Lowell Planners Find Comfort in Sale of Mill to Lupoli Companies
LOWELL -- The long underutilized Comfort Bedding and Furniture mill building on Thorndike Street is now under the ownership of Sal Lupoli, whose company took a dilapidated mill complex in Lawrence and has turned it into more than a million square feet of mixed-use space.
Lupoli, of Chelmsford, said he envisions a mixed-use development of retail, restaurants, offices and market-rate housing, but wouldn't finalize details until sitting down with city officials to find out what they want for the site.
"I'm going to listen. My job is to listen," Lupoli said in an interview in his Riverwalk Properties office in Lawrence on Wednesday.
The four-story building has become an eyesore and has been sparsely used in recent years despite its key location adjacent to the city's commuter rail station and regional bus hub.
And it stands less than a quarter-mile from the Lowell Connector.
Its biggest tenant, Comfort Bedding and Furniture, filed for bankruptcy in 2011, closed its showroom and put its assets up for bid.
A factory outlet store on the first floor is all that remains.
If Lupoli's company is able to turn around the 133,000 square-foot Lowell building like it did Riverwalk Mills on the Merrimack River in Lawrence, it could have major implications for the city's economy, officials said.
"It's obviously been a great candidate for redevelopment for some time," said Adam Baacke, the city's planning director. "It certainly has the best commuter rail access of any property in the city and a big gateway property."
Numerous developers have expressed interest in the site in recent years, Baacke said, but plans have never developed.
"It would be quite a handsome building and reinforce the tremendous story of mill revitalization in the city if a mill that visible were revitalized," he said.
Lupoli Companies is known for the drastic transformation it brought to Riverwalk Mills, a complex of old mill buildings on the Merrimack River in Lawrence that sat mostly empty.
The property has undergone $160 million worth of renovations starting in 2003 and now includes 2.5 million square feet of space. Among the 200 tenants are Pentucket Medical, Northern Essex Community College and the Salvatore's Event & Conference Center. Thousands of jobs have been created, and further expansion is envisioned.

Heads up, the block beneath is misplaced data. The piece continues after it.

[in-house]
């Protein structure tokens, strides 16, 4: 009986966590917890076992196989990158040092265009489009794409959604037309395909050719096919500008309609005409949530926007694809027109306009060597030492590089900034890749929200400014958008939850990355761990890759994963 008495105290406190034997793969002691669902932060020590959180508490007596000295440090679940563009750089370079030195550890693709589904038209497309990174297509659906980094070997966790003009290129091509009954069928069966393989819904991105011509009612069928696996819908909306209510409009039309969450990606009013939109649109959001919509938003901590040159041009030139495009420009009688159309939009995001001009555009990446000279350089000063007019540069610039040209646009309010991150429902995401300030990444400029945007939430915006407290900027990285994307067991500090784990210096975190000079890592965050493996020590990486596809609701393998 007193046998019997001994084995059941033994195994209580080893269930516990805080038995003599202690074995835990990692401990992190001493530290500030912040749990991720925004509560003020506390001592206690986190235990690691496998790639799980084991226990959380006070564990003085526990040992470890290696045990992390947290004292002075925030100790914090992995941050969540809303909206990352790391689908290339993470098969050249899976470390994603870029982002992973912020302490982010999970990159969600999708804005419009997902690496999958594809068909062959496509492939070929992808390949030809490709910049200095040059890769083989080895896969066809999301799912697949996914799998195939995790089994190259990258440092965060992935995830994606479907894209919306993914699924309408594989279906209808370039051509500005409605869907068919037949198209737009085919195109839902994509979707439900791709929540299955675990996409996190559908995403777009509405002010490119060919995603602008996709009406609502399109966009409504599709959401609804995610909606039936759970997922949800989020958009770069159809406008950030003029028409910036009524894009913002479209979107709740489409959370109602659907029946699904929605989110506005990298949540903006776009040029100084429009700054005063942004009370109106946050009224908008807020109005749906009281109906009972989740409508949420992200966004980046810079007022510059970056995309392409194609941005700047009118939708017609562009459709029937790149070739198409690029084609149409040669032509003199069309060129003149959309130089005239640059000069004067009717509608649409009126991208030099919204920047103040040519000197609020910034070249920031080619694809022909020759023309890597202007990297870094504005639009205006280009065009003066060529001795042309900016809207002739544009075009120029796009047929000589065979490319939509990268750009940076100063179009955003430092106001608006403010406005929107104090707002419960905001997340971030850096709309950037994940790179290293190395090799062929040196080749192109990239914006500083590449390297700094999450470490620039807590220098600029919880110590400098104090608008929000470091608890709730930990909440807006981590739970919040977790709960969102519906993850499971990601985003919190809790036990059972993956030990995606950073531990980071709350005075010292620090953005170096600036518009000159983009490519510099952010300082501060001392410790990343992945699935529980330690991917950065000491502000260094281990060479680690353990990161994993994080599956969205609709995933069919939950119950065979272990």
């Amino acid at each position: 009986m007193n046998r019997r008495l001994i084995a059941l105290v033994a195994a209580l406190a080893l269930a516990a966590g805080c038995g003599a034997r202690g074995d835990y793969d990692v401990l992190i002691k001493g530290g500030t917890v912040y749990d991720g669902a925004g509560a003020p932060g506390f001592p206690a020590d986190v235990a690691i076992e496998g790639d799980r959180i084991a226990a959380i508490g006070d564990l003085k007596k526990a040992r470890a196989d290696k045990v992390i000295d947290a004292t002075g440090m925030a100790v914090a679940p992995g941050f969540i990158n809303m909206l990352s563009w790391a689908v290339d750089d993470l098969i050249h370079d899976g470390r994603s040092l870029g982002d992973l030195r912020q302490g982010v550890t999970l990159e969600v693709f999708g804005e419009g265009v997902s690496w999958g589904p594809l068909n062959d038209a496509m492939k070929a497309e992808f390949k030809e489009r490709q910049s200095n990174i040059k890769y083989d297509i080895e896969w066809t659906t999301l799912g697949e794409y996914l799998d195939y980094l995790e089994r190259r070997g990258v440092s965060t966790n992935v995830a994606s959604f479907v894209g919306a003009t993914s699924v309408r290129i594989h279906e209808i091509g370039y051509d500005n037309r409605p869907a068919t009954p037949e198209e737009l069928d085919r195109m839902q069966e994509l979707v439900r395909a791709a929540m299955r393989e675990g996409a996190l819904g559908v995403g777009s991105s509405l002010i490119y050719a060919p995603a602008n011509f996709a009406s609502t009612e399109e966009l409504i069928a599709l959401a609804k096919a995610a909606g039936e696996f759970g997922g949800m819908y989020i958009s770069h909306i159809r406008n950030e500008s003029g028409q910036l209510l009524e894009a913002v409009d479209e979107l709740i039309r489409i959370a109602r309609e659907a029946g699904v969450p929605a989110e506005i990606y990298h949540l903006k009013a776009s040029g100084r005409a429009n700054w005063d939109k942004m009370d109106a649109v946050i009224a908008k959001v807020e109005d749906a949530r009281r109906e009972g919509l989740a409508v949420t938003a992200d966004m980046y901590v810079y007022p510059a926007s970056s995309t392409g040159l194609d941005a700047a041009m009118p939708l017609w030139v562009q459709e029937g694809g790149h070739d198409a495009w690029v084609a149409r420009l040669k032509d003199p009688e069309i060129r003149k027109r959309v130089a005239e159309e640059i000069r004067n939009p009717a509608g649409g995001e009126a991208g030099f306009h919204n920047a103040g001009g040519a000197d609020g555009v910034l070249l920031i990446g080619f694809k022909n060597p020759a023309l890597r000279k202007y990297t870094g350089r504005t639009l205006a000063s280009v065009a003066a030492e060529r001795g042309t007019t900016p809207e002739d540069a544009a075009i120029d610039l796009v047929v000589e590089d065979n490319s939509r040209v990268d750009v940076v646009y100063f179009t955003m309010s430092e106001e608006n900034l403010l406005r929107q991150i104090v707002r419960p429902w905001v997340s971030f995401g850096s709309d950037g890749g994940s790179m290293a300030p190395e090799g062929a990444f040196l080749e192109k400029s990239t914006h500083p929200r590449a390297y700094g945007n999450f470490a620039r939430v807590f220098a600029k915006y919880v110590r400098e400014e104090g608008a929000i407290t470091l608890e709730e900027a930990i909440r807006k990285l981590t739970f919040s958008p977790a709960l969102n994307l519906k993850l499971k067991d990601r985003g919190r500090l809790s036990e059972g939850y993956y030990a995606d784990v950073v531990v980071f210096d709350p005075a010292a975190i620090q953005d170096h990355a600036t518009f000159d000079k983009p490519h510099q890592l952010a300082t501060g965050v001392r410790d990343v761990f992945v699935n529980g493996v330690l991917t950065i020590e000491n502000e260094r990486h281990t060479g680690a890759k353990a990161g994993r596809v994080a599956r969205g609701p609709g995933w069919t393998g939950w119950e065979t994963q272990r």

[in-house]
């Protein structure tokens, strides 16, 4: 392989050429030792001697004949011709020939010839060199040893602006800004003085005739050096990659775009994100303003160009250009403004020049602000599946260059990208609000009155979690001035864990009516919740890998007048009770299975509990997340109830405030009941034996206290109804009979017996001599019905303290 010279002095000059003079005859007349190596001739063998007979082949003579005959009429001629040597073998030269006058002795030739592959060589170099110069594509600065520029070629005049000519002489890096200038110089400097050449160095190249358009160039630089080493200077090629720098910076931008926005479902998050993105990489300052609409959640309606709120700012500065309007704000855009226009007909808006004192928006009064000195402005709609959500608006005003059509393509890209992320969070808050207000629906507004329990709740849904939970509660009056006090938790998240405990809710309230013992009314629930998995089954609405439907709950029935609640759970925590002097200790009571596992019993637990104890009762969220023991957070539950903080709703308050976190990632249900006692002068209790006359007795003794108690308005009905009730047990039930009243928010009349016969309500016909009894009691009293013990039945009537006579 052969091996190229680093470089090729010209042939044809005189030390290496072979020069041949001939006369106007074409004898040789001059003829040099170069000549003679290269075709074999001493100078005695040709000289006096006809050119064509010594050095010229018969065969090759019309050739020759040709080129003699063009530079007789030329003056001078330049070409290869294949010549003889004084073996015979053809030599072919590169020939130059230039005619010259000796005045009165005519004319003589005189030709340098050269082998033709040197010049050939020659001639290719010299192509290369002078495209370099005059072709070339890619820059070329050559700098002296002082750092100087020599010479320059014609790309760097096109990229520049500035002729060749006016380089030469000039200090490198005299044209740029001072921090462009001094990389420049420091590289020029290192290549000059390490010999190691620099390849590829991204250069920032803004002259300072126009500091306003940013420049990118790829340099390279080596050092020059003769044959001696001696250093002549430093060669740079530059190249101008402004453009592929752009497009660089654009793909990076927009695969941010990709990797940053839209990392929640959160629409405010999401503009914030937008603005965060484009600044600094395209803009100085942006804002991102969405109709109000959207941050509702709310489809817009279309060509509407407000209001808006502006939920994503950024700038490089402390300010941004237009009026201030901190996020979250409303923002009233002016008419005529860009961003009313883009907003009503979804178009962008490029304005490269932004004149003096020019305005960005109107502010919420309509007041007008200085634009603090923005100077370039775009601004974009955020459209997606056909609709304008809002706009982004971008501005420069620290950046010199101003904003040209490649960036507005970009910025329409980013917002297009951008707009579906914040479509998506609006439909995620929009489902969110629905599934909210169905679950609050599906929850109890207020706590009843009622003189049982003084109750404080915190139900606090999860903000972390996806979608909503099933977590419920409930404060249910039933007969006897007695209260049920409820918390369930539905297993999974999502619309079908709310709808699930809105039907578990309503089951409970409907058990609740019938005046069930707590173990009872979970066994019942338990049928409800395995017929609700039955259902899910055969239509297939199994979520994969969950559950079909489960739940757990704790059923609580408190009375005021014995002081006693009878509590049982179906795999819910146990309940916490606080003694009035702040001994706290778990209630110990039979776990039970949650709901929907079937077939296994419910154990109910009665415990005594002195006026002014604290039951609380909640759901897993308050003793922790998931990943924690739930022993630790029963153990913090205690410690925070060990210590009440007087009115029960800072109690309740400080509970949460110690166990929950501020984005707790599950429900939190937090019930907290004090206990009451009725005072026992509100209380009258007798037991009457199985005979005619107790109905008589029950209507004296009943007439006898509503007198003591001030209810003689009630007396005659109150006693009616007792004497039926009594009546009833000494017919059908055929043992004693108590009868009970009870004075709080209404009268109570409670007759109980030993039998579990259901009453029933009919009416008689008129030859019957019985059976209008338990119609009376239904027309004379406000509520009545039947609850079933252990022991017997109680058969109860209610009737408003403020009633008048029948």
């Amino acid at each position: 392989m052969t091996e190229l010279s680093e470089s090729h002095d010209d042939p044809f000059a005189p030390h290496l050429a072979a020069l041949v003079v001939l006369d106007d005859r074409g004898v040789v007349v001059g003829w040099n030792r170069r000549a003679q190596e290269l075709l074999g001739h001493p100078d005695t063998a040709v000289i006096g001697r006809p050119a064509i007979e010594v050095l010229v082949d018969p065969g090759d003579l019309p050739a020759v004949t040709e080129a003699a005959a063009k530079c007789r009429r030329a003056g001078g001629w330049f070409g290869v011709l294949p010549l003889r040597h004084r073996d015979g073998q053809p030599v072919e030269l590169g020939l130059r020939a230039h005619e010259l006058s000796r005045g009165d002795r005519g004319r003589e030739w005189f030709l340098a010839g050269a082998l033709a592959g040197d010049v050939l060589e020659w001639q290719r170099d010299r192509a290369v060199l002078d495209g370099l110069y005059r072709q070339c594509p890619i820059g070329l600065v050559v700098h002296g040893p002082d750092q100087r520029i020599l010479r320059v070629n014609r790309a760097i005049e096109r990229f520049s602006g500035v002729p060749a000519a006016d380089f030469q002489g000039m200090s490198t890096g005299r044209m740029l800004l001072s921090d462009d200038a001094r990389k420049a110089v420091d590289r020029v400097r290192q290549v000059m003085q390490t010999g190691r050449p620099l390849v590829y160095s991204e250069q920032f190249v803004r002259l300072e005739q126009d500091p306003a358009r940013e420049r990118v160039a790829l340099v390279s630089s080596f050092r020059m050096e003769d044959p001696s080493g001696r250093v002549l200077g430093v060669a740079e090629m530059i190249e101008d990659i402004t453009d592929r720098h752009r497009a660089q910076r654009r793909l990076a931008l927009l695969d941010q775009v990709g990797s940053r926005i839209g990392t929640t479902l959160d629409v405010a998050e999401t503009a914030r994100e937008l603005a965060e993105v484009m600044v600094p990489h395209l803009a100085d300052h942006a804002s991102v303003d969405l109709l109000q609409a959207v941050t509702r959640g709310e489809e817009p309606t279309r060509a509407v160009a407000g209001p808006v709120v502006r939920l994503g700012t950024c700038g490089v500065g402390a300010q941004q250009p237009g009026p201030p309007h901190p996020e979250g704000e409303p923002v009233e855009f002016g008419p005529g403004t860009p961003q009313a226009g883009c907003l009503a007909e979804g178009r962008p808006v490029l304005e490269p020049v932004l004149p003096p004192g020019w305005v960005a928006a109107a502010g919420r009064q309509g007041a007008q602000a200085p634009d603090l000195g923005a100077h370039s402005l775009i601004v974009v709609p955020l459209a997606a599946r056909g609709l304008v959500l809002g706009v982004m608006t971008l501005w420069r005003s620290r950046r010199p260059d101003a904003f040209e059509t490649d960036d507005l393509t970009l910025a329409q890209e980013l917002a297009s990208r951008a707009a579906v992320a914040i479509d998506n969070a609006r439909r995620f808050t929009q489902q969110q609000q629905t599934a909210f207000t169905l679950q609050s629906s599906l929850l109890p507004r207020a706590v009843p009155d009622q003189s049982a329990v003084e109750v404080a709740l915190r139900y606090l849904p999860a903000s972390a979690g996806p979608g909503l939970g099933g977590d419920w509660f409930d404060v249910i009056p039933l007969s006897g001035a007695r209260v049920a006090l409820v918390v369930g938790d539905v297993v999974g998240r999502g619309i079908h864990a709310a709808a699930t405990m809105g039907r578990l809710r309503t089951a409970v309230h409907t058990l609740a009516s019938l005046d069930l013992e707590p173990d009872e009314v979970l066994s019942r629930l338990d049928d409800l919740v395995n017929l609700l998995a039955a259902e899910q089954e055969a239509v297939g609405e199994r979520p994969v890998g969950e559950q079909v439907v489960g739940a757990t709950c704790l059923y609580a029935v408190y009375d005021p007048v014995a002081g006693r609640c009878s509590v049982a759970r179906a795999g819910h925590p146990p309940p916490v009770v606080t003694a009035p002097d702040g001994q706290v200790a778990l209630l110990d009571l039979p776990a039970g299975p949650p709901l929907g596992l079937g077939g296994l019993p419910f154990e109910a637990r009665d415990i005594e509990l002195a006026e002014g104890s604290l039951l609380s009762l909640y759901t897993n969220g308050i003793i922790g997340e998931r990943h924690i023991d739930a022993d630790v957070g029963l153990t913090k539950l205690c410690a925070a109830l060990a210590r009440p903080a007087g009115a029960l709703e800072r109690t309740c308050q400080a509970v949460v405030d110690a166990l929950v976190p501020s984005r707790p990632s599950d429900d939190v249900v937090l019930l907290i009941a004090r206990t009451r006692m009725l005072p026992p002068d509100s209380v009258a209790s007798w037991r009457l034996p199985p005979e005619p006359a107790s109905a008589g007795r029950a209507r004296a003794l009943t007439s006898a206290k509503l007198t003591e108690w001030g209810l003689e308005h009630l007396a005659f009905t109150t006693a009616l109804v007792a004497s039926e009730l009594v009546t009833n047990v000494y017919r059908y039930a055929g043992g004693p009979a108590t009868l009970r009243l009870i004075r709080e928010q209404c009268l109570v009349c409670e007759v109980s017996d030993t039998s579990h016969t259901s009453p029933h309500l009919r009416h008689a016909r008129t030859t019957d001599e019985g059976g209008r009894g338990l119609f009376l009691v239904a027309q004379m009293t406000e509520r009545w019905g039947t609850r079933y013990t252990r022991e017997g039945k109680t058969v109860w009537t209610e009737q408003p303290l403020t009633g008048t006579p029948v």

The Lowell project could total $25 million or more and create around 500 jobs, Lupoli said. He didn't yet have a timeline for when construction could begin but said completion could take three to five years.
Lupoli, who is also building an office building in Andover, has yet to develop property in Lowell but said the Thorndike Street mill could be the first of multiple projects he eventually undertakes in the city.
"I don't want to stop at the Comfort Furniture building," he said. "I want to keep going."
Jerrold Kaplan, who was the registered owner of property owner RUK Realty Corporation, declined to comment on the sale.
A transfer of ownership of RUK Realty Corporation was recorded in late December with the Secretary of State's Office. Lupoli was recorded as the company's president and registered agent.
A $1.5 million loan on the property from Lowell Five Cent Savings Bank was recorded with the Middlesex Registry of Deeds on Jan. 9.
The price on the sale was not available because Lupoli purchased the corporation, and not the property directly. Lupoli said he signed a non-disclosure agreement with the sale, but the roughly 1-acre property is valued at around $1.4 million.
Lupoli's purchase of the property is the second recent piece of good news for city development.
Last week, Lowell state legislators said they secured $15 million in funding to rebuild the nearby Lord Overpass. Legislators and city officials said the newly designed overpass, which would include an extension of Jackson Street to Thorndike Street, would enable better access to a planned $175 million judicial building between Jackson and Middlesex streets, and further development of the Hamilton Canal District.
Another mill building that's become an eyesore is also on its way to being rehabilitated.
In November, the owners of the Massachusetts Mills complex on the Merrimack and Concord rivers said they received $4.5 million in federal and state funding and tax credits to help develop the five-story Picker Building into 70 apartments. Construction on the $28 million project is expected to begin in late spring and last 12 to 15 months.
The Comfort Bedding and Furniture property is expected to temporarily host commuter parking beginning in April, when two of the adjacent Gallagher Terminal's three parking garages are taken out of service. The Lowell Regional Transit Authority said it will likely use the property for 50 to 75 parking spaces for a year while one of the garages are rebuilt.
By Grant Welker· January 16, 2014 · Lowell Sun · Original Article